for sustainability reporting.
The GRI framework sets out the principles and indicators that any organization can use to measure and report
on its sustainability performance. It also provides detailed guidance to companies of different sizes and in
different sectors on how to navigate the reporting process. This framework has been developed through a
global, multi-stakeholder process and is subject to ongoing revision and updating. It is now the most widely
recognized, international platform for sustainability reporting.
The GRI Guidelines are therefore a global standard that companies can use to publish a public sustainability
report which is relevant to a wide range of stakeholders. By using the Guidelines a company knows it
º Has covered the key issues that most stakeholders are concerned about
º Has used performance indicators and methods for calculating performance data that are accepted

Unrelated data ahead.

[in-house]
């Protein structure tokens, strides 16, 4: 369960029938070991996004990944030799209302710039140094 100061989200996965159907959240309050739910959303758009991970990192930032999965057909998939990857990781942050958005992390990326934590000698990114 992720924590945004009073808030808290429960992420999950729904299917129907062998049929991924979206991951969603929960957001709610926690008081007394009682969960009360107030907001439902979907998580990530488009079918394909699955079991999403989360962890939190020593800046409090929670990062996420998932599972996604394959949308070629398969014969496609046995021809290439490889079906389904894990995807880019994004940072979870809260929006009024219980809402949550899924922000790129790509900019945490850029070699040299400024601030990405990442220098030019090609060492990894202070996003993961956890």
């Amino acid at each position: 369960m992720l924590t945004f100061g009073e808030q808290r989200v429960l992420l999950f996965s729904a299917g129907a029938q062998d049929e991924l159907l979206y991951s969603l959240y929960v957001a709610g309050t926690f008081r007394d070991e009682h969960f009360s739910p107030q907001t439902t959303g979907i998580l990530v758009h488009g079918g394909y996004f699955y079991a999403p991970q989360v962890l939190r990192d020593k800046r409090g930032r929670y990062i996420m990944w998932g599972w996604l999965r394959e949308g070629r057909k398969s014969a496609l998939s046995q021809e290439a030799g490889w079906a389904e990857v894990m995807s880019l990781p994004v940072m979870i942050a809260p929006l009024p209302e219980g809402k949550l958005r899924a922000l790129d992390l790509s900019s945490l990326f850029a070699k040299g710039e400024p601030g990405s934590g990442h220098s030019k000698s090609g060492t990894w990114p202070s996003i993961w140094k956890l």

by global experts in these areas
º Is reporting in a way that can be compared with its peers
In addition, the Guidelines steer companies through an examination of the underlying strategies and
systems they have established or need to establish in order to manage environmental, social, economic, and
governance aspects of business operations and engagement with their supply chain and distributors.
The process of preparing a GRI report can therefore be used to promote and guide the development of
structures of management and monitoring that help a company anticipate and respond to an increasing
range of questions from stakeholders.
Due to the strong alignment between the guiding principles of the GRI Framework and IFC Performance
Standards, the content of a company’s sustainability report can therefore be a good starting point for many
of the specific questions an investor like IFC will ask.
GETTING MORE VALUE OUT OF SUSTAINABILITY REPORTING 3
The Investor Perspective
Environmental, social and governance (ESG) information has become increasingly important to investors of
all types. At the time of publication of this document, more than 600 investors responsible for approximately
US$20 trillion in assets had committed to the United Nations Principles of Responsible Investment (www.
unpri.org), on the basis that ESG factors can be material to investment decisions.
A number of key sustainability challenges have become areas of intense investor concern, as it has become
more widely recognized that the long-term sustainability of a business is directly tied to its ability to weather